Home UK News Police to tackle e-cigarettes in schools, as concerns grow over their danger to young people’s health

Police to tackle e-cigarettes in schools, as concerns grow over their danger to young people’s health

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crackdown on illegal vapes

As part of a campaign announced on Tuesday by Rishi Sunak, police will be tasked with ensuring that liaison officers keep illegal vapes out of schools.

The Prime Minister has announced a prohibition on the distribution of vaping samples to children after being “shocked” by reports of lead-containing devices falling into the clutches of schoolchildren.

A review will also be conducted into prohibiting retailers from selling “nicotine-free” vapes to minors, in light of mounting concerns about the use of these products by children.

A second review will seek to make it simpler for local Trading Standards to issue on-the-spot sanctions and fixed penalty notices to shop owners who unlawfully sell e-cigarettes to minors.

It is illegal to sell vapes to minors under the age of 18, but according to recent NHS data, nearly one-tenth (9%) of children aged 11 to 15 used e-cigarettes, up from 6% in 2018.

It follows criticism of the use and promotion of inexpensive, brightly coloured vape products that appear to be marketed to children.

Chris Whitty, England’s Chief Medical Officer, supports Mr. Sunak’s initiative to close a clause that allows retailers to provide free vape samples to minors.

The Prime Minister said: “I am deeply concerned about the sharp rise in kids vaping and shocked by reports of illicit vapes containing lead getting into the hands of school children.

“Our new illicit vape enforcement squad – backed by £3m – is on the case, but clearly there is more to do. That is why I am taking further action today to clamp down on rogue firms who unlawfully target our children with these products.

“The marketing and the illegal sales of vapes to children is completely unacceptable and I will do everything in my power to end this practice for good.”

Professor Whitty added: “Whilst vaping can be an effective quitting tool for smokers, it is important that non-smokers are not encouraged to start vaping. There has been a particularly worrying rise in the number of children using vapes, with companies clearly marketing these products at children using colours, flavours and cheap disposable options.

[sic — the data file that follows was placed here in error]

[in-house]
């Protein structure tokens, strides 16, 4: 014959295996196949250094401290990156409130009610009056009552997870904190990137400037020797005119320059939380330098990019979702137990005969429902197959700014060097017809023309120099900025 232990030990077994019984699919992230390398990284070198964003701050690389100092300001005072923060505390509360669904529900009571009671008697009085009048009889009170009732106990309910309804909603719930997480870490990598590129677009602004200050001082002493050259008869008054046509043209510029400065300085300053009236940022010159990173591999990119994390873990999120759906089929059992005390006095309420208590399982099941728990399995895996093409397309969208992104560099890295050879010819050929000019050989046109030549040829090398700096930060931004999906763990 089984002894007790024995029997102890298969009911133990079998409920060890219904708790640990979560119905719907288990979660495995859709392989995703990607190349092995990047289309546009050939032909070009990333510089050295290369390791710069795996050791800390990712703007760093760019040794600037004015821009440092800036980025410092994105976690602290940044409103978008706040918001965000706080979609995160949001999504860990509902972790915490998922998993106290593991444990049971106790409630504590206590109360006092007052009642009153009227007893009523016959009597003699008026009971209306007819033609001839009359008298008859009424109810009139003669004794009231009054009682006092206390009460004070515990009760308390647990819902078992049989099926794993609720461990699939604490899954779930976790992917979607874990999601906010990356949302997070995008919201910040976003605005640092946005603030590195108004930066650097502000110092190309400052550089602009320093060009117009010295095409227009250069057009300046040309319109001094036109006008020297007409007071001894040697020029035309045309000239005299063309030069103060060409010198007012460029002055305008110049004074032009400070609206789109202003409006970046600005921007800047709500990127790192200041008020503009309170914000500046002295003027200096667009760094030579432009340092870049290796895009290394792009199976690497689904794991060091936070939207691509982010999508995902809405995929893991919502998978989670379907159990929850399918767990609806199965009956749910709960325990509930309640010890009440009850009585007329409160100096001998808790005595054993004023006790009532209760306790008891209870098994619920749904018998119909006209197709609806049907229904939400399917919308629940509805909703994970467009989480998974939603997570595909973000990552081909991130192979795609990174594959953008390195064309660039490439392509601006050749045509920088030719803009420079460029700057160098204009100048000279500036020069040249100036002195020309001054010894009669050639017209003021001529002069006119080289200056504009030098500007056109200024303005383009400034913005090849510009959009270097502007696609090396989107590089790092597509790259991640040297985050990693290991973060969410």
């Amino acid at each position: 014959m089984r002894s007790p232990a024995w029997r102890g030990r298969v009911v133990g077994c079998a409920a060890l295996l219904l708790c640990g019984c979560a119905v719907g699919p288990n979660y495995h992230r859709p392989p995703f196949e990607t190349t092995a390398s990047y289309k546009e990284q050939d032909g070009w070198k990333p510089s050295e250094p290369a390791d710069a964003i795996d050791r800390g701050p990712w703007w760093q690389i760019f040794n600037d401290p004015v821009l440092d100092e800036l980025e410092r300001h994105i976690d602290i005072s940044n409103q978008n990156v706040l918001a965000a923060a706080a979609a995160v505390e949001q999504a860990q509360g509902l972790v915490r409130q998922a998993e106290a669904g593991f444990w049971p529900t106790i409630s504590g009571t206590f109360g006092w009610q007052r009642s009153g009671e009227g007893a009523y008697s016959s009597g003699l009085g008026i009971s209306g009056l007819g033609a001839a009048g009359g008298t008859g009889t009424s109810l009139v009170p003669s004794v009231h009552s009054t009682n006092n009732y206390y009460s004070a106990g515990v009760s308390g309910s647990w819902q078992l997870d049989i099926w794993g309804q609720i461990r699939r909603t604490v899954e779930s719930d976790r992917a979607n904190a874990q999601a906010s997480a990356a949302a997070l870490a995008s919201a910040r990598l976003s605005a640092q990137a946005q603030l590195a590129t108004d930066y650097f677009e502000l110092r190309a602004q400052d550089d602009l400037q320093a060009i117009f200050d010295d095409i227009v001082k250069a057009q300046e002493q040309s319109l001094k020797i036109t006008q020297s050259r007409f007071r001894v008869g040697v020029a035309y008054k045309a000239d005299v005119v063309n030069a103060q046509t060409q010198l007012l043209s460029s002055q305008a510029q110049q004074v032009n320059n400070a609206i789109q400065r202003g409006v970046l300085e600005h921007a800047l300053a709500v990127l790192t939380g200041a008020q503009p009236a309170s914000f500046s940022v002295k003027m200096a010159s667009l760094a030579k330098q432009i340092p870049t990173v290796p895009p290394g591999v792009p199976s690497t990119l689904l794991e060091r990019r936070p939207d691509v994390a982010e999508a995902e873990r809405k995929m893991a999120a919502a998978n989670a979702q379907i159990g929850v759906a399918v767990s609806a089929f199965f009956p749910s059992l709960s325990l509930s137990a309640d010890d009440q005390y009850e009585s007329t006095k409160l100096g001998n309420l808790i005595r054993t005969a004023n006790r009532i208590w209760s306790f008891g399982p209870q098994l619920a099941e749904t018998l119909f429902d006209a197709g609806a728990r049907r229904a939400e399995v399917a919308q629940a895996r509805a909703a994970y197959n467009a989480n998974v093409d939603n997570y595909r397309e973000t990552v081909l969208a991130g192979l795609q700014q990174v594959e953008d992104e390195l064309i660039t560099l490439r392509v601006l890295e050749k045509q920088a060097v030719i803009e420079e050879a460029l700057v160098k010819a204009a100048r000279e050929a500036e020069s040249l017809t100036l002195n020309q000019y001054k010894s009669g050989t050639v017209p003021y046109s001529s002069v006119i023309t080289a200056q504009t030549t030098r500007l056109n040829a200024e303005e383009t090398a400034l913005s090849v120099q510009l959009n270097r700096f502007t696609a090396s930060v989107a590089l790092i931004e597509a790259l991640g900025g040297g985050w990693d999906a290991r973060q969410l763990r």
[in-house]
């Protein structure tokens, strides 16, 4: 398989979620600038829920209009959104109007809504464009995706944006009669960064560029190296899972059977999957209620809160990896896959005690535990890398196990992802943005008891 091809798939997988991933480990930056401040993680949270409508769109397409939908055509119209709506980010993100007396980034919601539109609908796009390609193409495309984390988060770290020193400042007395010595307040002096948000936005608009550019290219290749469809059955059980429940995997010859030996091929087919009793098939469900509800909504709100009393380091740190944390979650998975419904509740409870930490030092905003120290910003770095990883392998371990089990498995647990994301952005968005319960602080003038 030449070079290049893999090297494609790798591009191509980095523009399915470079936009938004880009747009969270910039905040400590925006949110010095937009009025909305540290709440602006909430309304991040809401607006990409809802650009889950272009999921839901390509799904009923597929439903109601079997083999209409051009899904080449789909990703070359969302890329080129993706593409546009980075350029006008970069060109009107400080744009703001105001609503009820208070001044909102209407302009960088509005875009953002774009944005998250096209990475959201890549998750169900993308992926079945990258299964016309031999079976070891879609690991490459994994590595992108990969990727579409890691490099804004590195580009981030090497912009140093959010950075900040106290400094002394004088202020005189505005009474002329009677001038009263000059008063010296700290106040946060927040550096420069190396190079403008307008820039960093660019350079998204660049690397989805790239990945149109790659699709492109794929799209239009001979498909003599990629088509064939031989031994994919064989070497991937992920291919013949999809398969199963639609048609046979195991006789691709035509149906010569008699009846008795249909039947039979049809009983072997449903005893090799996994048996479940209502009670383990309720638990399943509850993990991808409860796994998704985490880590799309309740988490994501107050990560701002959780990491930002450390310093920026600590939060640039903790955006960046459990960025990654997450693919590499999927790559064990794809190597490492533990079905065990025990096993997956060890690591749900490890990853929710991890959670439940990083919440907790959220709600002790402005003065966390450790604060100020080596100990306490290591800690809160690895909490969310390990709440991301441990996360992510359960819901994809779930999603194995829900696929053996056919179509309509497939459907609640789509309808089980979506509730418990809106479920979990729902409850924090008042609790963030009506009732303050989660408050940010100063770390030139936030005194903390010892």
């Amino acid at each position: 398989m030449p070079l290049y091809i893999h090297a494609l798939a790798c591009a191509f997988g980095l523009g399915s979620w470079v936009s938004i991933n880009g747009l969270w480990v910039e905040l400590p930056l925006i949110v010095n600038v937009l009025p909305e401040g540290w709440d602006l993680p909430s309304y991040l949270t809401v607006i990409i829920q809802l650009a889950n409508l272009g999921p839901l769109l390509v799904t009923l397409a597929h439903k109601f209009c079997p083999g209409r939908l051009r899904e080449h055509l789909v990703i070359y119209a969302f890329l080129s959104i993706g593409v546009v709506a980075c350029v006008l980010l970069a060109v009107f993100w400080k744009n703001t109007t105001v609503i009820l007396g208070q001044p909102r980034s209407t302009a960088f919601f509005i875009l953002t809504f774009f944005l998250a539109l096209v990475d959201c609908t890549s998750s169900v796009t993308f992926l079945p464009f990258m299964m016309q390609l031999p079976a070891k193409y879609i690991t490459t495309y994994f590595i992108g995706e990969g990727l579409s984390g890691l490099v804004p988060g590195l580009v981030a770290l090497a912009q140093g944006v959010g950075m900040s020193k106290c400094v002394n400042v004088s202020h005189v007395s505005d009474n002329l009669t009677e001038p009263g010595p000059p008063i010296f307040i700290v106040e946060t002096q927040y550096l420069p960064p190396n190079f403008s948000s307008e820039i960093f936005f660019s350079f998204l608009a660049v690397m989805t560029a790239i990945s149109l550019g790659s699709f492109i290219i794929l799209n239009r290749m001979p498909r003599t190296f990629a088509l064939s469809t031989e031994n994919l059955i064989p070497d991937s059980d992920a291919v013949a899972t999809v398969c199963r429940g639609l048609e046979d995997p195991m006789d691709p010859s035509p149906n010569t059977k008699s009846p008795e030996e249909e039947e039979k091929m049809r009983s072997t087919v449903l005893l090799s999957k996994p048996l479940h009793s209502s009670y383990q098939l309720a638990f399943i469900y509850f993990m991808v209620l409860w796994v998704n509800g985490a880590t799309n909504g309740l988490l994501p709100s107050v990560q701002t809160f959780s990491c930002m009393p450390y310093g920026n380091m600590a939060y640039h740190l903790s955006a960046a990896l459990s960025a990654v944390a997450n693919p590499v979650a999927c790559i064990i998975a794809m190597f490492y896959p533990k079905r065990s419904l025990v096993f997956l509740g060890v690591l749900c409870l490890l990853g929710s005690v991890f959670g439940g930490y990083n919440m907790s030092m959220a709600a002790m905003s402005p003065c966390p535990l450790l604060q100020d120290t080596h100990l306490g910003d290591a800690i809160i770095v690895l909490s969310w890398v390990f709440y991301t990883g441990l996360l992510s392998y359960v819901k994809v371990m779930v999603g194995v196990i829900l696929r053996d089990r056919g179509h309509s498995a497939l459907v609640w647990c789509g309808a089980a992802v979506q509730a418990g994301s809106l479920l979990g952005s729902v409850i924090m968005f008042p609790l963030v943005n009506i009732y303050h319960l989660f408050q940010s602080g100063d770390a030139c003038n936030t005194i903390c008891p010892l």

“Closing the loophole that allows companies to give out free samples of vaping products to under 18s is a very welcome step in tackling some of the harms caused by the vaping industry.

“We should continue to encourage smokers to swap to vaping as the lesser risk, whilst preventing the marketing and sale of vapes to children.”

As a result of a BBC News report uncovering that e-cigarettes confiscated from students in school typically contained high levels of lead, nickel, and chromium, stern action is being taken.

Children using them may inhale more than twice the safe daily amount of lead and nine times the safe daily amount of nickel, which may have adverse effects on their nervous system and mental development.

Health minister, Neil O’Brien, said: “The shameful marketing of vaping products to children is leading to growing numbers trying e-cigarettes.

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“Today, we are therefore ramping up our efforts to stop kids getting hooked on vaping, including taking steps to crack down on companies handing out free vape samples to under 18s and adding lessons on the health risks of vaping within the curriculum for the first time.

“We will also review the rules on issuing on the spot fines to shops that break the law by selling vapes to underage children, and look into banning the sale of nicotine-free vapes to under 18s – which we know can be a gateway to using nicotine products. Alongside this, our new specialised ‘illicit vapes enforcement squad’ will also clamp down on online shops selling illicit vapes to under 18s.

“This builds on action announced last month to protect our children’s health and tackle underage vaping, whilst exploiting the potential of vaping to help adult smokers quit.”

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